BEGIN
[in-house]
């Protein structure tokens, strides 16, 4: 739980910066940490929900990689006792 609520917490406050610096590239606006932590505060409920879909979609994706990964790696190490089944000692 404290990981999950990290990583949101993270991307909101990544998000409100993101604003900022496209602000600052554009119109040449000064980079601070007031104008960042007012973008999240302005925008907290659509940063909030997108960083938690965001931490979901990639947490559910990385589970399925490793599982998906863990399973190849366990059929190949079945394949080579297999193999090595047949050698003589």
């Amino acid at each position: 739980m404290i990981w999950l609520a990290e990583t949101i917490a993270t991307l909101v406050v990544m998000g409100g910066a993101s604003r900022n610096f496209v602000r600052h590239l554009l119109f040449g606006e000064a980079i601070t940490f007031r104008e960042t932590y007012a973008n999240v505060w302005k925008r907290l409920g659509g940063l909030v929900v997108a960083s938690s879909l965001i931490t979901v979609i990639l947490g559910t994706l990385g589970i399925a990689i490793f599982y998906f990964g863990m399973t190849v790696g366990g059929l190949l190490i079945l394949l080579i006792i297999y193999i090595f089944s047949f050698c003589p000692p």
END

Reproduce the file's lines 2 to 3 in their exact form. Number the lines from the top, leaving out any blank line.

């Protein structure tokens, strides 16, 4: 739980910066940490929900990689006792 609520917490406050610096590239606006932590505060409920879909979609994706990964790696190490089944000692 404290990981999950990290990583949101993270991307909101990544998000409100993101604003900022496209602000600052554009119109040449000064980079601070007031104008960042007012973008999240302005925008907290659509940063909030997108960083938690965001931490979901990639947490559910990385589970399925490793599982998906863990399973190849366990059929190949079945394949080579297999193999090595047949050698003589």
């Amino acid at each position: 739980m404290i990981w999950l609520a990290e990583t949101i917490a993270t991307l909101v406050v990544m998000g409100g910066a993101s604003r900022n610096f496209v602000r600052h590239l554009l119109f040449g606006e000064a980079i601070t940490f007031r104008e960042t932590y007012a973008n999240v505060w302005k925008r907290l409920g659509g940063l909030v929900v997108a960083s938690s879909l965001i931490t979901v979609i990639l947490g559910t994706l990385g589970i399925a990689i490793f599982y998906f990964g863990m399973t190849v790696g366990g059929l190949l190490i079945l394949l080579i006792i297999y193999i090595f089944s047949f050698c003589p000692p």